• Billing Support – The limitations of medical insurance can pose significant barriers to accessing adoption competent therapists. Most insurance does not provide sufficient mental health coverage to cover the complex, long-term needs of those involved, particularly children who have suffered early trauma and other adversity; and few if any carriers take into account that adoption-competent therapists may not be on their lists of covered, in-plan providers. A Billing Specialist will support the process of seeking payment from insurance and other payers.

  • Marketing – The lack of awareness about clinical support for adoptees and adoptive families is both a supply and demand issue. The Adoption Clinician Alliance aims to increase the availability of strong clinician support for families. Ensuring those families know they have options will require a commitment to marketing, working with referrers and increasing community messaging. Contractor/staff resources will be needed to ensure consistency.

As the family works with a clinician who is a part of the alliance, they will also have access to the circles of support that Adoption Support Alliance already provides – connection groups with other families, classes and community building events all centered around the commonality of adoption.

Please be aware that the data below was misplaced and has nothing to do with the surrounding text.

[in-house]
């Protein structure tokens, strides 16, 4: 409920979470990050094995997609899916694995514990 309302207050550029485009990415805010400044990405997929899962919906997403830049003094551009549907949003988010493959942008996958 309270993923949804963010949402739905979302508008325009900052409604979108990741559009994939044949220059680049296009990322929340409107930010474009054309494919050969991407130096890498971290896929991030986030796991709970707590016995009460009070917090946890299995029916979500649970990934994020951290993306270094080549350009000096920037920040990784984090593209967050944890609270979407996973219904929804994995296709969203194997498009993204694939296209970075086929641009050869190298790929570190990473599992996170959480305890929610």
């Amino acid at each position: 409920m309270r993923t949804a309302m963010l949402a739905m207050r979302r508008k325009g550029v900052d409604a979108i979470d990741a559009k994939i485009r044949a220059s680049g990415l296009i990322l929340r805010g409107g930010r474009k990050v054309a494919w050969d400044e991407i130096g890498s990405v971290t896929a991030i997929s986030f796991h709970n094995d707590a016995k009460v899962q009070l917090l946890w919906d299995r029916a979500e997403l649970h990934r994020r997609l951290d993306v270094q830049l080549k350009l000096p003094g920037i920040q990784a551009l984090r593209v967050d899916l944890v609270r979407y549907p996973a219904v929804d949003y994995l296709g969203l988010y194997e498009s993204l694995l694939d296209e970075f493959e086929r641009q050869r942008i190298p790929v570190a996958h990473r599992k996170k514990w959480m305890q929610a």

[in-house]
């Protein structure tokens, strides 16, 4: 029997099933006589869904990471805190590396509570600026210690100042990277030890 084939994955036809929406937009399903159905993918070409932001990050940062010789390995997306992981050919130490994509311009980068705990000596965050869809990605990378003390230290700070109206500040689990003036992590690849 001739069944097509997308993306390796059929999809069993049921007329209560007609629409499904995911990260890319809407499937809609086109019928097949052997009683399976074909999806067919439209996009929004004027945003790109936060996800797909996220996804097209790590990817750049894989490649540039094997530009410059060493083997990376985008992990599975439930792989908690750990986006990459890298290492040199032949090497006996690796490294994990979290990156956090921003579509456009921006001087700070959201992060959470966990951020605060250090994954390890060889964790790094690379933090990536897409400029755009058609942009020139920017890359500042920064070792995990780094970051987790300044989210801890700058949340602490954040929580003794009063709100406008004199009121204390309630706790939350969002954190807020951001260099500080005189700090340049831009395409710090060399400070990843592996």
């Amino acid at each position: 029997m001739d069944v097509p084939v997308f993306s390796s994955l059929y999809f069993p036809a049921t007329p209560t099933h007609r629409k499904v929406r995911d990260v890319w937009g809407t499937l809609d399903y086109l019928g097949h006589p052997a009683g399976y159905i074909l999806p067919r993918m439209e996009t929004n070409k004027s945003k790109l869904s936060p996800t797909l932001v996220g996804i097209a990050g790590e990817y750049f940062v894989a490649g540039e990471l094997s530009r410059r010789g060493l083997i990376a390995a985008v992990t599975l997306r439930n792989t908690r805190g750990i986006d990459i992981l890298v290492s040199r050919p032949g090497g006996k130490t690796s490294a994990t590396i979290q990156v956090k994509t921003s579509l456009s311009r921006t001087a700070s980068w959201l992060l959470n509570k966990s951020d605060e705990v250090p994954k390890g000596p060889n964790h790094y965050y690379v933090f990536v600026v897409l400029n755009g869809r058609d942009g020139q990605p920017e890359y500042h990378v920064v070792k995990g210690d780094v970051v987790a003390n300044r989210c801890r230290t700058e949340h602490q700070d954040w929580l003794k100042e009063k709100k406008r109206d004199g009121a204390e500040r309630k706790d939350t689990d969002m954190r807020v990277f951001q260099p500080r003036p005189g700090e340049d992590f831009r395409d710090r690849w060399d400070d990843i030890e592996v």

ASA has entered into a Memorandum of Understanding with the Center of Excellence for Integrated Care (COE), a signature program of the Foundation for Health Leadership and Innovation, to work in partnership to make this dream of an Adoption Clinician Alliance a reality! Download the link below to see our concept paper written for potential funders.

ACA Concept Paper
Download PDF • 173KB

We look forward to sharing with you soon the adoption-competent providers who will be a part of this work with us!

Have you had difficulty finding adoption

-competent services for your family? We’d love to hear from you. If you are willing for your story to be shared anonymously to demonstrate the need for this sort of network, please email your experience to Are you a clinician interested in being a part of this work? Please email for more information.